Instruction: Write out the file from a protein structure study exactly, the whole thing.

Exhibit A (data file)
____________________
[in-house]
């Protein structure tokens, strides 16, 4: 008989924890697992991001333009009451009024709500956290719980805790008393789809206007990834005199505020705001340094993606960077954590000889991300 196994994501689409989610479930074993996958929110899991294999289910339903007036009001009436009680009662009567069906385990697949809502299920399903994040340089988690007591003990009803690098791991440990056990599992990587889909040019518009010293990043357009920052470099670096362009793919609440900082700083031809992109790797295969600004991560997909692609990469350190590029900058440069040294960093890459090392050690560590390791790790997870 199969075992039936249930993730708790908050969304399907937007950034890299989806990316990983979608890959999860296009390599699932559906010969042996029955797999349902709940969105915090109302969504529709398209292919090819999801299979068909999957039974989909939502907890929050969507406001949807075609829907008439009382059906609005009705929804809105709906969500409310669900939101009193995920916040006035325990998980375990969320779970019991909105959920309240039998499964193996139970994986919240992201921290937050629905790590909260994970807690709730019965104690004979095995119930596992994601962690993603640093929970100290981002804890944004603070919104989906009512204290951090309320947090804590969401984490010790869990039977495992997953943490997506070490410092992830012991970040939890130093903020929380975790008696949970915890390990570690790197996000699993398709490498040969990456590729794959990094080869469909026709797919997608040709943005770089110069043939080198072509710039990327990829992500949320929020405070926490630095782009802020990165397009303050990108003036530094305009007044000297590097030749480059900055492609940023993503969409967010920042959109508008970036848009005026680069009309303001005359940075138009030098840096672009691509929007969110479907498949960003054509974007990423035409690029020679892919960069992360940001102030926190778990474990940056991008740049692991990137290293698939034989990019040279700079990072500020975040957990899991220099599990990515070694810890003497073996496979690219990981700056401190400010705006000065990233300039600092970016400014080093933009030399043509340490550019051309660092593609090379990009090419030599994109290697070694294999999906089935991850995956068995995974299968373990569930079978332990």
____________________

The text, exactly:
[in-house]
């Protein structure tokens, strides 16, 4: 008989924890697992991001333009009451009024709500956290719980805790008393789809206007990834005199505020705001340094993606960077954590000889991300 196994994501689409989610479930074993996958929110899991294999289910339903007036009001009436009680009662009567069906385990697949809502299920399903994040340089988690007591003990009803690098791991440990056990599992990587889909040019518009010293990043357009920052470099670096362009793919609440900082700083031809992109790797295969600004991560997909692609990469350190590029900058440069040294960093890459090392050690560590390791790790997870 199969075992039936249930993730708790908050969304399907937007950034890299989806990316990983979608890959999860296009390599699932559906010969042996029955797999349902709940969105915090109302969504529709398209292919090819999801299979068909999957039974989909939502907890929050969507406001949807075609829907008439009382059906609005009705929804809105709906969500409310669900939101009193995920916040006035325990998980375990969320779970019991909105959920309240039998499964193996139970994986919240992201921290937050629905790590909260994970807690709730019965104690004979095995119930596992994601962690993603640093929970100290981002804890944004603070919104989906009512204290951090309320947090804590969401984490010790869990039977495992997953943490997506070490410092992830012991970040939890130093903020929380975790008696949970915890390990570690790197996000699993398709490498040969990456590729794959990094080869469909026709797919997608040709943005770089110069043939080198072509710039990327990829992500949320929020405070926490630095782009802020990165397009303050990108003036530094305009007044000297590097030749480059900055492609940023993503969409967010920042959109508008970036848009005026680069009309303001005359940075138009030098840096672009691509929007969110479907498949960003054509974007990423035409690029020679892919960069992360940001102030926190778990474990940056991008740049692991990137290293698939034989990019040279700079990072500020975040957990899991220099599990990515070694810890003497073996496979690219990981700056401190400010705006000065990233300039600092970016400014080093933009030399043509340490550019051309660092593609090379990009090419030599994109290697070694294999999906089935991850995956068995995974299968373990569930079978332990």